“For our next number,” the England ODI team in India appeared to be saying. “We would like to return to the classics.” And fans were indeed treated to a nostalgic greatest hits package of all the 50-over old favourites – the helplessness against spin, the nervy running between the wickets, the inability to build partnerships, the failure to rotate the strike. It was just like old times. But England also added a new ODI annoyance: a constant need for the players to abuse and scold each other’s efforts in the field. Why so fractious? Here are our five possible explanations.
1 Governmental Interference
Fearing a diplomatic incident after Nasser Hussain’s “donkey” comments, Her Majesty’s envoys in India had urged the England cricket team to field as badly as possible to smooth over the affair. By letting the ball through his legs on the boundary, Stuart Meaker has brilliantly avoided an international incident with a key power in the region – and one with nuclear arms as well. In short, if Stuart Meaker could field properly, we would have been facing World War III.
2 Catering Difficulties
The yeomanlike Tim Bresnan prefers plain home-cooking, and a tour of India with its spicy, hot cuisine held little joy for the Yorkshireman. The big fast bowler is understood to have asked for “egg and chips” at every meal since arriving in the country, leading to a difficulty in keeping himself regular and all the attendant tetchiness that can produce.
3 IT Issues
One of the key skillsets the England team like to work on is their performance on Championship Manager. Andy Flower sees the collective playing of the computer game as being “important” for team bonding. However, a recent lengthy session saw the team fall out quite badly over whether they should sign Nicklas Bendtner on a free transfer. There was outrage when the players came down for breakfast one morning to find that Samit Patel had pulled an all-nighter on the addictive management sim, and not only acquired the polarising former Arsenal forward, but got knocked out of the Carling Cup as well. The harsh treatment of Patel in the field by his own team stems from this.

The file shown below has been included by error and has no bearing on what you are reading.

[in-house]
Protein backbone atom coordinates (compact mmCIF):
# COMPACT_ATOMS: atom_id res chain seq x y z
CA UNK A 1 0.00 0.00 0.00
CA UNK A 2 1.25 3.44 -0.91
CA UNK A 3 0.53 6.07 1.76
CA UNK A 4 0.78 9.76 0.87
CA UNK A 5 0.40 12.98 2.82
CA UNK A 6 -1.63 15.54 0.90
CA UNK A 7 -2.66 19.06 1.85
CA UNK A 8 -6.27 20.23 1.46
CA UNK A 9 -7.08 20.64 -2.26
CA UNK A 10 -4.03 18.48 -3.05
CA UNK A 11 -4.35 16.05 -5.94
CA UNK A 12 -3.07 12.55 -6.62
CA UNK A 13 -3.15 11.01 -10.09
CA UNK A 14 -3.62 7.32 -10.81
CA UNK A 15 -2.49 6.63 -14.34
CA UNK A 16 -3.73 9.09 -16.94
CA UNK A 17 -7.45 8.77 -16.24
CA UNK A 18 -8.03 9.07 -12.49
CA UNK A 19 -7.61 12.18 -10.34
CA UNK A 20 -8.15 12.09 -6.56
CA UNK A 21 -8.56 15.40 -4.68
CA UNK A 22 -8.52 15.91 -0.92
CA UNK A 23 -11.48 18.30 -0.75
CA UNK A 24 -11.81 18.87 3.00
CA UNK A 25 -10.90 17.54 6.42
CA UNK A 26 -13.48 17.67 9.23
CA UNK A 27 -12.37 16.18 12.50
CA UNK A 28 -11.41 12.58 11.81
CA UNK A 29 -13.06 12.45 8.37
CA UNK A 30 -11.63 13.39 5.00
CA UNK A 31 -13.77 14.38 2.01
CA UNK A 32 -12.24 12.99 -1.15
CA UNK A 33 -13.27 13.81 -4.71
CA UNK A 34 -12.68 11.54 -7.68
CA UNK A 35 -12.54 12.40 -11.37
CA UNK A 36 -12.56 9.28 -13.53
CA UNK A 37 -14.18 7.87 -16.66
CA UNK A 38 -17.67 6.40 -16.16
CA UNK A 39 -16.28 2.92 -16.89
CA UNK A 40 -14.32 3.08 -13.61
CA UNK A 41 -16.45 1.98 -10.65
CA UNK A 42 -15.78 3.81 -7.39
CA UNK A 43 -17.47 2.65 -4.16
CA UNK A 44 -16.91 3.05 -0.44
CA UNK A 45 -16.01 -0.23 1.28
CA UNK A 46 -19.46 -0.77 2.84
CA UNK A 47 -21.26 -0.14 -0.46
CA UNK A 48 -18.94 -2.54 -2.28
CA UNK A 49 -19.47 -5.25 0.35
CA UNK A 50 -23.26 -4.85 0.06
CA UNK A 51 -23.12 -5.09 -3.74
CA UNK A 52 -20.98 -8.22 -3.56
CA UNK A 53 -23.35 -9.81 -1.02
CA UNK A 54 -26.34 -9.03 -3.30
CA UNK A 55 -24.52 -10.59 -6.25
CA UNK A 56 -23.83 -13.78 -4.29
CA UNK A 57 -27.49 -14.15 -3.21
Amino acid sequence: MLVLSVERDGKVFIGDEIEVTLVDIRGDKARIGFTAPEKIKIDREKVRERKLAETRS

4 Ian Bell’s Art Attack
Despite a one-day record whose modesty borders on the prudish, Ian Bell has nevertheless not been unaware of the clamour (well, gentle suggestion) for him to be included in the team. Keen as always to put his hand up and come to the party, Bell has been pestering Alastair Cook almost non-stop for a chance, heaping even more pressure on the beleaguered captain. The final straw came when Cook returned to his hotel rom before the fifth ODI to find that Bell had made a collage out of glitter and pieces of dry pasta to plead his case for inclusion, which he had slid under the door. Cook slipped on the child-like piece of artwork and aggravated a grade-two buttock tear, causing his balance and timing to be off during the subsequent match.
5 Literary Feuds
With Graeme Swann having lit the touch-paper in his autobiography assessment of Kevin Pietersen, other players are now turning to the world of books to settle feuds. After Craig Kieswetter dropped a catch off his bowling, Steven Finn quickly signed a two-figure deal with Penguin to produce a searing insight into the deficiencies of the South African’s play, make-up and character, and aims to have his first book: Finny: My Story So Far – And How Craig Kieswetter Ruined My Life out by Christmas. Kieswetter is hitting back with a graphic novel about a South African superhero whose special power is turning people much taller than him into pieces of biltong.
By Alan Tyers More made-up tomfoolery in CrickiLeaks: The Secret Ashes Diaries by Tyers and Beach here